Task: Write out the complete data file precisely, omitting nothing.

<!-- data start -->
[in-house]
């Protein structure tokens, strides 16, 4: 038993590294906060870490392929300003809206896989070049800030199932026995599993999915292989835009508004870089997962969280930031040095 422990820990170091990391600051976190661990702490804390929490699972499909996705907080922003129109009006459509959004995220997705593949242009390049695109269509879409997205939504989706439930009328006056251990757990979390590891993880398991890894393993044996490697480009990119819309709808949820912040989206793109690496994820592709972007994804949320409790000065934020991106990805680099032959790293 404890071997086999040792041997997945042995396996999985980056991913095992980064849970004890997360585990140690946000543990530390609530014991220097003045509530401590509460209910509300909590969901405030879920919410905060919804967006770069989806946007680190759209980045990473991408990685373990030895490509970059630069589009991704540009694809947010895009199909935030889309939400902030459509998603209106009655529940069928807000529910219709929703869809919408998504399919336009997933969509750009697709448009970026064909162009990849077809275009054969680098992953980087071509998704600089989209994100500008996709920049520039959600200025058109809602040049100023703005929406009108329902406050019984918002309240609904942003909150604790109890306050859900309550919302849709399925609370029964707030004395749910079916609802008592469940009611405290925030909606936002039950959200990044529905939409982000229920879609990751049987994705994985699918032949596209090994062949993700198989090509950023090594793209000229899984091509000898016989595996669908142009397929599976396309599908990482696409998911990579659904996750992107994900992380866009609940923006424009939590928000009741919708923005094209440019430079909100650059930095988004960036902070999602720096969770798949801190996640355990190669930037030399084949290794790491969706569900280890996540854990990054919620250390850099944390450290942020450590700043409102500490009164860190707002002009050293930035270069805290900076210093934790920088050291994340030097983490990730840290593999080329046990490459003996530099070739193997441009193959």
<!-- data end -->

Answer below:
[in-house]
């Protein structure tokens, strides 16, 4: 038993590294906060870490392929300003809206896989070049800030199932026995599993999915292989835009508004870089997962969280930031040095 422990820990170091990391600051976190661990702490804390929490699972499909996705907080922003129109009006459509959004995220997705593949242009390049695109269509879409997205939504989706439930009328006056251990757990979390590891993880398991890894393993044996490697480009990119819309709808949820912040989206793109690496994820592709972007994804949320409790000065934020991106990805680099032959790293 404890071997086999040792041997997945042995396996999985980056991913095992980064849970004890997360585990140690946000543990530390609530014991220097003045509530401590509460209910509300909590969901405030879920919410905060919804967006770069989806946007680190759209980045990473991408990685373990030895490509970059630069589009991704540009694809947010895009199909935030889309939400902030459509998603209106009655529940069928807000529910219709929703869809919408998504399919336009997933969509750009697709448009970026064909162009990849077809275009054969680098992953980087071509998704600089989209994100500008996709920049520039959600200025058109809602040049100023703005929406009108329902406050019984918002309240609904942003909150604790109890306050859900309550919302849709399925609370029964707030004395749910079916609802008592469940009611405290925030909606936002039950959200990044529905939409982000229920879609990751049987994705994985699918032949596209090994062949993700198989090509950023090594793209000229899984091509000898016989595996669908142009397929599976396309599908990482696409998911990579659904996750992107994900992380866009609940923006424009939590928000009741919708923005094209440019430079909100650059930095988004960036902070999602720096969770798949801190996640355990190669930037030399084949290794790491969706569900280890996540854990990054919620250390850099944390450290942020450590700043409102500490009164860190707002002009050293930035270069805290900076210093934790920088050291994340030097983490990730840290593999080329046990490459003996530099070739193997441009193959």